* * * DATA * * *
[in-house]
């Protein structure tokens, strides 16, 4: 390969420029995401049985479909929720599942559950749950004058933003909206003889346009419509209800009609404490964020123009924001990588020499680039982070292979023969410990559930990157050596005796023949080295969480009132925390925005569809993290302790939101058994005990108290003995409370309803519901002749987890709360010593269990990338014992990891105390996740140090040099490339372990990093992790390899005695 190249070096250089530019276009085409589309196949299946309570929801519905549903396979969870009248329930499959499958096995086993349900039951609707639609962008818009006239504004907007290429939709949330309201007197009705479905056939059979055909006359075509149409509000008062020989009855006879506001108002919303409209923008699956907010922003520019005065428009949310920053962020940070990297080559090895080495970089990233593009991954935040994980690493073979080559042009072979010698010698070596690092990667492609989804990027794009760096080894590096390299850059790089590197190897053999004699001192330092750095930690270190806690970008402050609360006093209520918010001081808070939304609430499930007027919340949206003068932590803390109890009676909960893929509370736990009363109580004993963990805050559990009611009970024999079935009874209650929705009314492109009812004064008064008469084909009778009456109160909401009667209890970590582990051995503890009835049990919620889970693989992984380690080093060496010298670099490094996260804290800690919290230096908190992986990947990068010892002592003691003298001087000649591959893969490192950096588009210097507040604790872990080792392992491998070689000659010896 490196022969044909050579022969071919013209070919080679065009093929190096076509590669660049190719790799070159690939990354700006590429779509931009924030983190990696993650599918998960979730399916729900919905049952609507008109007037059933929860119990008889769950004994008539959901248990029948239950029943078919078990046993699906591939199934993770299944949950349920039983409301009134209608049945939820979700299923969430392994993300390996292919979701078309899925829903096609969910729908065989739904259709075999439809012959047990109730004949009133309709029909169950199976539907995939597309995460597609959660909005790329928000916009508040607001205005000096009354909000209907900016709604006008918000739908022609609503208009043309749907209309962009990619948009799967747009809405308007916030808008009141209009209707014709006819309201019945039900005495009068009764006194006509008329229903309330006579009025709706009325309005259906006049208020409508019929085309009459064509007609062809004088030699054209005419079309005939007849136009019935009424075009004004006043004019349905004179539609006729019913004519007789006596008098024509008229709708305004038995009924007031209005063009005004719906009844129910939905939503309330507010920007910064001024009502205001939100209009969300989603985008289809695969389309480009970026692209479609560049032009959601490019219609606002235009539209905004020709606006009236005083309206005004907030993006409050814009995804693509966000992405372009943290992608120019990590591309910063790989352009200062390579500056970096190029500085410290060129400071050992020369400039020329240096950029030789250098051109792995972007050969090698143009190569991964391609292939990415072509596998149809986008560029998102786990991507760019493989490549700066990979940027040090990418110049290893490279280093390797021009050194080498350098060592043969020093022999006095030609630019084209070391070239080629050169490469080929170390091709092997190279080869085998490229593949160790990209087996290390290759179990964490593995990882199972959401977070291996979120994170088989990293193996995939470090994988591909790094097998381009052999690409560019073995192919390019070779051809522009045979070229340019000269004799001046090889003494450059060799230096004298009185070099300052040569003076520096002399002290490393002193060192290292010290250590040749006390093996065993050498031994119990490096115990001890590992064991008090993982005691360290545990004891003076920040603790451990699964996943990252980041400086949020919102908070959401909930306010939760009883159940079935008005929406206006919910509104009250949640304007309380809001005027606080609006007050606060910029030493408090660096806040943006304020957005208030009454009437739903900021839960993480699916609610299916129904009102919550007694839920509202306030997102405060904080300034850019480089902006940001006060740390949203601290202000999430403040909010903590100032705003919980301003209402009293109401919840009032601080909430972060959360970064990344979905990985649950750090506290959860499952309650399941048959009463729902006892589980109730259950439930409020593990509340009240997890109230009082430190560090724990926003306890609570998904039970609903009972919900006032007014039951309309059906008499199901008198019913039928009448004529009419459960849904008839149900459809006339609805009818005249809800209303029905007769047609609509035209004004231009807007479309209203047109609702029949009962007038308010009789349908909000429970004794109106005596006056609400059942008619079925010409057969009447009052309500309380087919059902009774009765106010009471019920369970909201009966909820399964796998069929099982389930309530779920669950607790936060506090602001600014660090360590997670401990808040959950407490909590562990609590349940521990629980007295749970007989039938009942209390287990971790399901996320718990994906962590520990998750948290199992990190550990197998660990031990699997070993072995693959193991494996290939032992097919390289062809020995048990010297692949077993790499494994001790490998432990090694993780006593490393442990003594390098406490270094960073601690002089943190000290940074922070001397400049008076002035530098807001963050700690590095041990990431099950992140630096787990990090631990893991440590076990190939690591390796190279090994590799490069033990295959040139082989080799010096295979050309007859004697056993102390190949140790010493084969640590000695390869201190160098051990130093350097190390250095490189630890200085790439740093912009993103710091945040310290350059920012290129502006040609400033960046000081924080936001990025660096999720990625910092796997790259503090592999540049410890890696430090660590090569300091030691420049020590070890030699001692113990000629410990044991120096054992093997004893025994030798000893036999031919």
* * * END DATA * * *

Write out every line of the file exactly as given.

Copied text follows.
[in-house]
């Protein structure tokens, strides 16, 4: 390969420029995401049985479909929720599942559950749950004058933003909206003889346009419509209800009609404490964020123009924001990588020499680039982070292979023969410990559930990157050596005796023949080295969480009132925390925005569809993290302790939101058994005990108290003995409370309803519901002749987890709360010593269990990338014992990891105390996740140090040099490339372990990093992790390899005695 190249070096250089530019276009085409589309196949299946309570929801519905549903396979969870009248329930499959499958096995086993349900039951609707639609962008818009006239504004907007290429939709949330309201007197009705479905056939059979055909006359075509149409509000008062020989009855006879506001108002919303409209923008699956907010922003520019005065428009949310920053962020940070990297080559090895080495970089990233593009991954935040994980690493073979080559042009072979010698010698070596690092990667492609989804990027794009760096080894590096390299850059790089590197190897053999004699001192330092750095930690270190806690970008402050609360006093209520918010001081808070939304609430499930007027919340949206003068932590803390109890009676909960893929509370736990009363109580004993963990805050559990009611009970024999079935009874209650929705009314492109009812004064008064008469084909009778009456109160909401009667209890970590582990051995503890009835049990919620889970693989992984380690080093060496010298670099490094996260804290800690919290230096908190992986990947990068010892002592003691003298001087000649591959893969490192950096588009210097507040604790872990080792392992491998070689000659010896 490196022969044909050579022969071919013209070919080679065009093929190096076509590669660049190719790799070159690939990354700006590429779509931009924030983190990696993650599918998960979730399916729900919905049952609507008109007037059933929860119990008889769950004994008539959901248990029948239950029943078919078990046993699906591939199934993770299944949950349920039983409301009134209608049945939820979700299923969430392994993300390996292919979701078309899925829903096609969910729908065989739904259709075999439809012959047990109730004949009133309709029909169950199976539907995939597309995460597609959660909005790329928000916009508040607001205005000096009354909000209907900016709604006008918000739908022609609503208009043309749907209309962009990619948009799967747009809405308007916030808008009141209009209707014709006819309201019945039900005495009068009764006194006509008329229903309330006579009025709706009325309005259906006049208020409508019929085309009459064509007609062809004088030699054209005419079309005939007849136009019935009424075009004004006043004019349905004179539609006729019913004519007789006596008098024509008229709708305004038995009924007031209005063009005004719906009844129910939905939503309330507010920007910064001024009502205001939100209009969300989603985008289809695969389309480009970026692209479609560049032009959601490019219609606002235009539209905004020709606006009236005083309206005004907030993006409050814009995804693509966000992405372009943290992608120019990590591309910063790989352009200062390579500056970096190029500085410290060129400071050992020369400039020329240096950029030789250098051109792995972007050969090698143009190569991964391609292939990415072509596998149809986008560029998102786990991507760019493989490549700066990979940027040090990418110049290893490279280093390797021009050194080498350098060592043969020093022999006095030609630019084209070391070239080629050169490469080929170390091709092997190279080869085998490229593949160790990209087996290390290759179990964490593995990882199972959401977070291996979120994170088989990293193996995939470090994988591909790094097998381009052999690409560019073995192919390019070779051809522009045979070229340019000269004799001046090889003494450059060799230096004298009185070099300052040569003076520096002399002290490393002193060192290292010290250590040749006390093996065993050498031994119990490096115990001890590992064991008090993982005691360290545990004891003076920040603790451990699964996943990252980041400086949020919102908070959401909930306010939760009883159940079935008005929406206006919910509104009250949640304007309380809001005027606080609006007050606060910029030493408090660096806040943006304020957005208030009454009437739903900021839960993480699916609610299916129904009102919550007694839920509202306030997102405060904080300034850019480089902006940001006060740390949203601290202000999430403040909010903590100032705003919980301003209402009293109401919840009032601080909430972060959360970064990344979905990985649950750090506290959860499952309650399941048959009463729902006892589980109730259950439930409020593990509340009240997890109230009082430190560090724990926003306890609570998904039970609903009972919900006032007014039951309309059906008499199901008198019913039928009448004529009419459960849904008839149900459809006339609805009818005249809800209303029905007769047609609509035209004004231009807007479309209203047109609702029949009962007038308010009789349908909000429970004794109106005596006056609400059942008619079925010409057969009447009052309500309380087919059902009774009765106010009471019920369970909201009966909820399964796998069929099982389930309530779920669950607790936060506090602001600014660090360590997670401990808040959950407490909590562990609590349940521990629980007295749970007989039938009942209390287990971790399901996320718990994906962590520990998750948290199992990190550990197998660990031990699997070993072995693959193991494996290939032992097919390289062809020995048990010297692949077993790499494994001790490998432990090694993780006593490393442990003594390098406490270094960073601690002089943190000290940074922070001397400049008076002035530098807001963050700690590095041990990431099950992140630096787990990090631990893991440590076990190939690591390796190279090994590799490069033990295959040139082989080799010096295979050309007859004697056993102390190949140790010493084969640590000695390869201190160098051990130093350097190390250095490189630890200085790439740093912009993103710091945040310290350059920012290129502006040609400033960046000081924080936001990025660096999720990625910092796997790259503090592999540049410890890696430090660590090569300091030691420049020590070890030699001692113990000629410990044991120096054992093997004893025994030798000893036999031919």